BERENICE, or BERNICE , the Macedonian forms of theGreek Pherenice, the name of (A) five
See also:Egyptian and (B) two Jewish princesses . (A) I . BERENICE, daughter of Lagus, wife of an obscure Macedonian soldier and subsequently of
See also:Soter, with whose
See also:Eurydice she came to
See also:Egypt as a
See also:lady-in-waiting . Her son, Ptolemy Philadelphus, was recognized as
See also:heir over the M . 2$769 heads of Eurydice's
See also:children . So
See also:great was her ability and her influence that
See also:Pyrrhus of
See also:Epirus gave the name Berenicis to a new city . Her son Philadelphus decreed divine honours to her on her
See also:death . (See
See also:Theocritus, Idylls xv. and xvii.) 2 . BERENICE, daughter of Ptolemy Philadelphus, wife of
See also:Antiochus Theos of
See also:Syria, who, according to agreement with Ptolemy (249), had divorced his wife Laodice and transferred the succession to Berenice's children . On Ptolemy's death, Antiochus repudiated Berenice and took back Laodice, who, however, at once poisoned him and murdered Berenice and her son . The prophecy in Daniel xi . 6 seq. refers to these events .
3 . BERENICE, the daughter of Magas,
See also:king of
See also:Cyrene, and the wife of Ptolemy III . Euergetes . During her
See also:absence on an expedition to Syria, she dedicated her hair to
See also:Venus for his safe return, and placed it in the
See also:temple of the goddess at Zephyrium . The hair having by some unknown means disappeared,
See also:Conon of
See also:Samos, the mathematician and astronomer, explained the phenomenon in courtly phrase, by saying that it had been carried to the heavens and placed among the stars . The name
See also:Coma .Berenices, applied to a
See also:constellation, commemorates this incident .
See also:Callimachus celebrated the transformation in a poem, of which only a few lines remain, but there is a
See also:translation of it by Catullus . Soon after her husband's death (221 B.c.) she was murdered at the instigation of her son Ptolemy IV., with whom she was probably associated in the
See also:government . 4 . BERENICE, also called
See also:CLEOPATRA, daughter of Ptolemy X., married as her second husband
See also:Alexander II.,
See also:grandson of Ptolemy VII . He murdered her three
See also:weeks afterwards . 5 .
BERENICE, daughter of Ptolemy Auletes, eldest
See also:sister of the great Cleopatra . The Alexandrines placed her on the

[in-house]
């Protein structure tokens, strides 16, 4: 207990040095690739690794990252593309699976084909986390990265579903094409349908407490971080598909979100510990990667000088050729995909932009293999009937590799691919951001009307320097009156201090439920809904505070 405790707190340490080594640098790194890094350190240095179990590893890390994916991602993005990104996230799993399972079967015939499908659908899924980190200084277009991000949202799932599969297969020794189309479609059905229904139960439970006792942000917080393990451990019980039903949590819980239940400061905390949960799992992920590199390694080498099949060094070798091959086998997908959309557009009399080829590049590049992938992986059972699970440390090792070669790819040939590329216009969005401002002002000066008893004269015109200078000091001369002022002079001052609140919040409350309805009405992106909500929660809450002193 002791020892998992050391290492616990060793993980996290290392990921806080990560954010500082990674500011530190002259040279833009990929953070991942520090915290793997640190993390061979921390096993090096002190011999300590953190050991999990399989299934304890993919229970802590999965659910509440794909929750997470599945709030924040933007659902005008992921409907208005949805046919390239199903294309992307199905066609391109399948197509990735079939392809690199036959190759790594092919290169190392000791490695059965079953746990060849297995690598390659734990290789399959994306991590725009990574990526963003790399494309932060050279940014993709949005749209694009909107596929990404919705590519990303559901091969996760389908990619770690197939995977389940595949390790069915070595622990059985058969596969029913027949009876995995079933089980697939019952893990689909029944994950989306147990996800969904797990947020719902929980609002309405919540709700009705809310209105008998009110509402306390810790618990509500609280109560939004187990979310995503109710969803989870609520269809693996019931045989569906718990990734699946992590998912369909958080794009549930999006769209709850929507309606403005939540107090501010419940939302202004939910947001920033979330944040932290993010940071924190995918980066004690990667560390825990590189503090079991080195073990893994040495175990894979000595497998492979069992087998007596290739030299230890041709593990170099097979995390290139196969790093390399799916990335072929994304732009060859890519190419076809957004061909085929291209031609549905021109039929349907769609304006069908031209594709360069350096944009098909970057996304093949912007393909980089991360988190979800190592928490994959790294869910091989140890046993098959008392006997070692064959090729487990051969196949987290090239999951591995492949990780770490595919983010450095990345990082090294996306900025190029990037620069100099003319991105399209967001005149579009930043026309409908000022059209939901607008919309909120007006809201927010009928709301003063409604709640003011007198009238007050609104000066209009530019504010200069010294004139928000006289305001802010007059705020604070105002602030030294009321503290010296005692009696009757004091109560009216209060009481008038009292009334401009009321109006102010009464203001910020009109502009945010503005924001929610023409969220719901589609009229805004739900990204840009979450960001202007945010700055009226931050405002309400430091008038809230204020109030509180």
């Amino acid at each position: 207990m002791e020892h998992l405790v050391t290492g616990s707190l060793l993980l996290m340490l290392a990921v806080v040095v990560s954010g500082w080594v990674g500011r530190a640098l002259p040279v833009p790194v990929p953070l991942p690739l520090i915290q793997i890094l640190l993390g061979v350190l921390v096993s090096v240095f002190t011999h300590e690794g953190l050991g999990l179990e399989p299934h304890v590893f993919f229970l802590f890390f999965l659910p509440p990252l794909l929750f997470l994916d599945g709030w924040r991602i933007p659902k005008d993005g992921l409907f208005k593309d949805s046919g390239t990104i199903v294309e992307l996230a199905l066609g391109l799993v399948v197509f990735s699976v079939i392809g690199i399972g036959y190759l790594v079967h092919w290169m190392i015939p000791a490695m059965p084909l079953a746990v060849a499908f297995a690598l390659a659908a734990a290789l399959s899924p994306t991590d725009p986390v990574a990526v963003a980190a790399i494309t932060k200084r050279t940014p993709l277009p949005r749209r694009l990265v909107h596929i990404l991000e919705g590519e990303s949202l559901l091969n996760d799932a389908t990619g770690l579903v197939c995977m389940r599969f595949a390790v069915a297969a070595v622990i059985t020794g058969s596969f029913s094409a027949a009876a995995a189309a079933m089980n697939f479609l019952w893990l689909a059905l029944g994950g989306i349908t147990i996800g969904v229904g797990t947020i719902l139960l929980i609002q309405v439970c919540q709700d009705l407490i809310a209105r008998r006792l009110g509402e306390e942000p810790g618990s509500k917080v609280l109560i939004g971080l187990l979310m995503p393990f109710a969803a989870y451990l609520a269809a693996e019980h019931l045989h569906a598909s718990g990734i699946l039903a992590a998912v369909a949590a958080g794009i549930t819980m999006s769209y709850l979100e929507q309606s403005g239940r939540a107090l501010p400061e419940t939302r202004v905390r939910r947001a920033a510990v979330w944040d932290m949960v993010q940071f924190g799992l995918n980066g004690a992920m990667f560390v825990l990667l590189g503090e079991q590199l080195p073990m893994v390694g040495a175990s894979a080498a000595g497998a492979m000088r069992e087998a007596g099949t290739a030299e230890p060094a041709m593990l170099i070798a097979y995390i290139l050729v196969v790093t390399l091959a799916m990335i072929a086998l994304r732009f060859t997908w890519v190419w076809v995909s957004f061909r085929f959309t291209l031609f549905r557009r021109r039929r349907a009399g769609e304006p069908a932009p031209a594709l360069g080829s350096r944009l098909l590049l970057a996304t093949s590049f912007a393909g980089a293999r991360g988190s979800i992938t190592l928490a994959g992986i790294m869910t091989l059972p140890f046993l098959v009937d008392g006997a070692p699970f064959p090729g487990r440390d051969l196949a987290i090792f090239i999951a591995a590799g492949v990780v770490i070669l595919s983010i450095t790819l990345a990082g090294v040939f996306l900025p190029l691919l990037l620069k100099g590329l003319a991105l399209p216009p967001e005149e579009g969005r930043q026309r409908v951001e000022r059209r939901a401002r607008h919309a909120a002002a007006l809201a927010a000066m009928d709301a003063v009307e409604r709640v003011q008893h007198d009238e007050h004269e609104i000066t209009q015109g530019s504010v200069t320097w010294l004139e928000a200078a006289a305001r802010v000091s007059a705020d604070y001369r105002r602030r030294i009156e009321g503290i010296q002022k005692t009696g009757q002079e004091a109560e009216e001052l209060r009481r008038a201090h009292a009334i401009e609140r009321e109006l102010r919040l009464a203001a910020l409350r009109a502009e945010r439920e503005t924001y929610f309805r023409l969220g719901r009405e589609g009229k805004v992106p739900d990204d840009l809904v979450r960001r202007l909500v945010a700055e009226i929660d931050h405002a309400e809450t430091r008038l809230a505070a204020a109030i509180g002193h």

See also:throne in succession to her
See also:father (58 B.C.) . She married Seleucus Cybiosactes, but soon caused him to be slain, and married
See also:Archelaus, who had been made king of Comana in
See also:Pontus (or in
See also:Cappadocia) by
See also:Pompey . Auletes was restored and put both Berenice and Archelaus to death in S5 B.C . ` (B) 1 . BERENICE, daughter of
See also:Salome, sister of Herod I., and wife of her
See also:Aristobulus, who was assassinated in 6 B.C . Their relations had been unhappy and she was accused of complicity in his
See also:murder . By Aristobulus she was the
See also:mother of Herod Agrippa I . Her second husband, Theudion,
See also:uncle on the mother's side of
See also:Antipater, son of Herod I., having been put to death for conspiring against Herod, she married Archelaus . Subsequently she went to Rome and enjoyed the favour of the imperial
See also:household . 2 . BERENICE, daughter of Agrippa I., king of
See also:Judaea, and
See also:born probably about A.D .
28 . She was first married to
See also:Marcus, son of the alabarchl Alexander of Alexandria . On his early death she was married to her father's
See also:brother, Herod of
See also:Chalcis, after whose death (A.D . 48) she lived for some years with her brother, Agrippa II . Her third husband was Polemon, king of
See also:Cilicia, but she soon deserted him, and returned to Agrippa, with whom she was living in 6o when Paul appeared before him at Caesarea (Acts
See also:xxvi.) . During the devastation of Judaea by the Romans, she fascinated Titus, whom along with Agrippa she followed to Rome as his promised wife (A.D . 75), When he became emperor (A.D . 79) he dismissed her finally, though reluctantly, to her own
See also:country . Her influence had been exercised vainly on behalf of the Jews in A.D . 66, but the burning of her palace alienated her sympathies . For her influence see Juvenal, Satires, vi., and Tacitus, Hist. ii . 2 .
JOHN BERESFORD (1738-1805)
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